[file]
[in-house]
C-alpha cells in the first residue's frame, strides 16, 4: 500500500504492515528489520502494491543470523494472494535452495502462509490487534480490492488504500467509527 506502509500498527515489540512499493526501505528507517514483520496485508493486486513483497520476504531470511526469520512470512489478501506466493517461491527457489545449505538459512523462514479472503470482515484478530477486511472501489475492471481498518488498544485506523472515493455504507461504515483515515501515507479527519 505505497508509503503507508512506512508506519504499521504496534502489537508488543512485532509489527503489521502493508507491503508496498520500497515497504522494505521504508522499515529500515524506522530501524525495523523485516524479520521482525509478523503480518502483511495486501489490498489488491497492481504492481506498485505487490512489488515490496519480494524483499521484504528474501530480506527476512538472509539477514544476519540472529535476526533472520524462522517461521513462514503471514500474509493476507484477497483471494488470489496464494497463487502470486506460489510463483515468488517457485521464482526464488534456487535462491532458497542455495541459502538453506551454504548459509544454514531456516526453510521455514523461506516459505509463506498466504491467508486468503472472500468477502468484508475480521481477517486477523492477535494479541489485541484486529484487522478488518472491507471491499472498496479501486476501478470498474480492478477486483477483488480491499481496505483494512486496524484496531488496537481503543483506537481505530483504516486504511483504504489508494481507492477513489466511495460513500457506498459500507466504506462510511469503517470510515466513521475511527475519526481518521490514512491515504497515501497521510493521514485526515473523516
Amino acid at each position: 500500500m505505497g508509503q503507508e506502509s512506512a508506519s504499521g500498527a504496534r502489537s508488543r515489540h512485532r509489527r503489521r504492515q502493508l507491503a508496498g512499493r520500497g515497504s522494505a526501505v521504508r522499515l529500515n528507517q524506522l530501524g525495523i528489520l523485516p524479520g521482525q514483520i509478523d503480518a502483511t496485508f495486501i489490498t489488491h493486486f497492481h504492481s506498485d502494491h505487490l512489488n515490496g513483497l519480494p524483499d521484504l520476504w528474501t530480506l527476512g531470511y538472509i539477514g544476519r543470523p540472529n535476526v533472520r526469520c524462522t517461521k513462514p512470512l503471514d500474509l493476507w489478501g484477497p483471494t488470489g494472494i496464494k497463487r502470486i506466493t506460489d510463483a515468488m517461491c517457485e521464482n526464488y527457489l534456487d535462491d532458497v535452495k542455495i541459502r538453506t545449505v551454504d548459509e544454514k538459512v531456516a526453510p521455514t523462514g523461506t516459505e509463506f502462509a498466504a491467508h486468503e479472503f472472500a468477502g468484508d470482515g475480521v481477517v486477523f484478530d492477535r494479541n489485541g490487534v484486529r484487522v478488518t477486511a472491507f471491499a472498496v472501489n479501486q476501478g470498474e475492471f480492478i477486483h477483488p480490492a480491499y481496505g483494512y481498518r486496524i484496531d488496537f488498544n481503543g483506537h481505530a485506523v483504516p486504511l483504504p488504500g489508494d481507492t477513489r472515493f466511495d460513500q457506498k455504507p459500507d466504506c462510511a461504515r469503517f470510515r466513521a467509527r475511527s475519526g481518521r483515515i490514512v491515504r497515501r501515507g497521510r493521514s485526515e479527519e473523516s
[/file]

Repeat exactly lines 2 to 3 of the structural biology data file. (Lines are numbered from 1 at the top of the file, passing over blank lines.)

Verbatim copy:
C-alpha cells in the first residue's frame, strides 16, 4: 500500500504492515528489520502494491543470523494472494535452495502462509490487534480490492488504500467509527 506502509500498527515489540512499493526501505528507517514483520496485508493486486513483497520476504531470511526469520512470512489478501506466493517461491527457489545449505538459512523462514479472503470482515484478530477486511472501489475492471481498518488498544485506523472515493455504507461504515483515515501515507479527519 505505497508509503503507508512506512508506519504499521504496534502489537508488543512485532509489527503489521502493508507491503508496498520500497515497504522494505521504508522499515529500515524506522530501524525495523523485516524479520521482525509478523503480518502483511495486501489490498489488491497492481504492481506498485505487490512489488515490496519480494524483499521484504528474501530480506527476512538472509539477514544476519540472529535476526533472520524462522517461521513462514503471514500474509493476507484477497483471494488470489496464494497463487502470486506460489510463483515468488517457485521464482526464488534456487535462491532458497542455495541459502538453506551454504548459509544454514531456516526453510521455514523461506516459505509463506498466504491467508486468503472472500468477502468484508475480521481477517486477523492477535494479541489485541484486529484487522478488518472491507471491499472498496479501486476501478470498474480492478477486483477483488480491499481496505483494512486496524484496531488496537481503543483506537481505530483504516486504511483504504489508494481507492477513489466511495460513500457506498459500507466504506462510511469503517470510515466513521475511527475519526481518521490514512491515504497515501497521510493521514485526515473523516
Amino acid at each position: 500500500m505505497g508509503q503507508e506502509s512506512a508506519s504499521g500498527a504496534r502489537s508488543r515489540h512485532r509489527r503489521r504492515q502493508l507491503a508496498g512499493r520500497g515497504s522494505a526501505v521504508r522499515l529500515n528507517q524506522l530501524g525495523i528489520l523485516p524479520g521482525q514483520i509478523d503480518a502483511t496485508f495486501i489490498t489488491h493486486f497492481h504492481s506498485d502494491h505487490l512489488n515490496g513483497l519480494p524483499d521484504l520476504w528474501t530480506l527476512g531470511y538472509i539477514g544476519r543470523p540472529n535476526v533472520r526469520c524462522t517461521k513462514p512470512l503471514d500474509l493476507w489478501g484477497p483471494t488470489g494472494i496464494k497463487r502470486i506466493t506460489d510463483a515468488m517461491c517457485e521464482n526464488y527457489l534456487d535462491d532458497v535452495k542455495i541459502r538453506t545449505v551454504d548459509e544454514k538459512v531456516a526453510p521455514t523462514g523461506t516459505e509463506f502462509a498466504a491467508h486468503e479472503f472472500a468477502g468484508d470482515g475480521v481477517v486477523f484478530d492477535r494479541n489485541g490487534v484486529r484487522v478488518t477486511a472491507f471491499a472498496v472501489n479501486q476501478g470498474e475492471f480492478i477486483h477483488p480490492a480491499y481496505g483494512y481498518r486496524i484496531d488496537f488498544n481503543g483506537h481505530a485506523v483504516p486504511l483504504p488504500g489508494d481507492t477513489r472515493f466511495d460513500q457506498k455504507p459500507d466504506c462510511a461504515r469503517f470510515r466513521a467509527r475511527s475519526g481518521r483515515i490514512v491515504r497515501r501515507g497521510r493521514s485526515e479527519e473523516s